I have a bagful of good memories from my three visits to Denmark. One of my favorites, is the day I spent in Fyn Island with a dear Danish friend of mine.
After packing a light lunch in Svendborg, where my friend used to live, we went on a cruise along the shore, before hopping on a train to visit one of Denmark’s gems, Egeskov Castle. Standing in South Fynen, the castle and its vast and spectacular property is absolutely worth a visit.
When we went, the gardens were at their best, with all flowers in full bloom, peacocks walking around (I can’t stand their ear piercing shrieks, but you have to love the brightly colored birds anyway) and since we were a bit off season, and it was the middle of the week, not too many people walking around.
We visited the castle, wandered around, checked out the exhibitions (the family has an impressive antic cars collection, and a Hans Christian Andersen paper doll exhibition, and many more, but I’ll let check it out here) took a lot of pictures, and ate our lunch under a tree.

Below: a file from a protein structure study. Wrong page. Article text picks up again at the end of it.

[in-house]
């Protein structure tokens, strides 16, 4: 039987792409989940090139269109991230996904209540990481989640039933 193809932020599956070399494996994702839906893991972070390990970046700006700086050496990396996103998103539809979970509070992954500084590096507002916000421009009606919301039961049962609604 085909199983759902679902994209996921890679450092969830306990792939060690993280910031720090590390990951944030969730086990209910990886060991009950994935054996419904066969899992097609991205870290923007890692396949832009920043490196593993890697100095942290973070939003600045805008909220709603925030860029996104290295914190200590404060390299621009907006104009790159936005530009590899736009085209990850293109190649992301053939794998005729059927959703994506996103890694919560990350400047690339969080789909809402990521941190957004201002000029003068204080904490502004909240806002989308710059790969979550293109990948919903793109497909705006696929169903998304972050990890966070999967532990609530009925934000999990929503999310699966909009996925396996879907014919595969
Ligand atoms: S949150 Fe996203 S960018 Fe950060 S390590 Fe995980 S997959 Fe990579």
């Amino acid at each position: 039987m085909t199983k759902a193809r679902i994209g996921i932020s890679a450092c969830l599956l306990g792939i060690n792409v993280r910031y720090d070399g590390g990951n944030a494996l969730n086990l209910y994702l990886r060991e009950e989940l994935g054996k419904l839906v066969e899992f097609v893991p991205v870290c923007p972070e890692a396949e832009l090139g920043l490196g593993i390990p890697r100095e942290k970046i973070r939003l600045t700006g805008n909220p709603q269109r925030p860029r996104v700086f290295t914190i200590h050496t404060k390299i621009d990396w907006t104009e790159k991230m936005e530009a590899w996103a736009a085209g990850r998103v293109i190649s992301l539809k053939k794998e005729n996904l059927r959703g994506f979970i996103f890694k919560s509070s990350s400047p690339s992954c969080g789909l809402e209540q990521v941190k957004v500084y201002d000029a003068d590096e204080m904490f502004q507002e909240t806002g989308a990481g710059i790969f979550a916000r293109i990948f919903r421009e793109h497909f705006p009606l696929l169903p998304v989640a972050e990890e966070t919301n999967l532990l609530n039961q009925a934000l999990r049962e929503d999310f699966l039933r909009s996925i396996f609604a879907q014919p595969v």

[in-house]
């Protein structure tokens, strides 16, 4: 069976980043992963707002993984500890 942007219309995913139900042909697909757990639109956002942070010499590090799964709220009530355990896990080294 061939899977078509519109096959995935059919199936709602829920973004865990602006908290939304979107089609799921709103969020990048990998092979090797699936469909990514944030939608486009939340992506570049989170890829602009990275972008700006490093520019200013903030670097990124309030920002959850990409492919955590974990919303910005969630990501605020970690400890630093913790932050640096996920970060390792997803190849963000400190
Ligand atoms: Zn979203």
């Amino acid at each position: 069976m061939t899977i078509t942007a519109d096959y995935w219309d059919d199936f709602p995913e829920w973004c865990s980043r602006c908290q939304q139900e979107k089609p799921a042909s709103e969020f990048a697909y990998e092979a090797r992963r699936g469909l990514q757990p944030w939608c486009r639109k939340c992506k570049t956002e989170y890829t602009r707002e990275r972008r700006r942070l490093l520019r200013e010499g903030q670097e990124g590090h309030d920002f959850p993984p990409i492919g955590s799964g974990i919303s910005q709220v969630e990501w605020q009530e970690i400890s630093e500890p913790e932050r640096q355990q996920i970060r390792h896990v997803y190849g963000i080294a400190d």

But the most memorable moment was when we had to walk out, at closing time. We were heading to the train station. (which is at quite a distance) A big black SUV pulled by our side, and the passenger’s side window rolled down.
Are you two ladies heading for the train station?
Would you like a lift, I’m going to town…
My friend and I looked at each other, and wondered if this was a good idea. We didn’t know the man, and probably both thought about the horror stories we had heard… But it was a long walk, and we figured since there were two of us, we could take the chance.
We hopped on the back seat, and the mysterious man started asking about our day, and if we had enjoyed the visit. We chatted about how we had loved the experience, and would definately come back, and how lucky we felt for sharing these memories together, and in no time, we were at the train station.
The kind stranger waved at us, as we got out of the SUV.
Travel safe! Really glad you enjoyed yourselves at our castle!
I first thought he was just working there, but it seemed like a pretty expensive car, for someone working in a historic site…
A quick research on The Internets, while waiting for our trains confirmed what I suspected. The man who had so kindly offered a lift to us was Mr Michael Ahlefeldt-Laurvig-Bille!
Yes, a Danish count once gave me a lift!
How cool is that?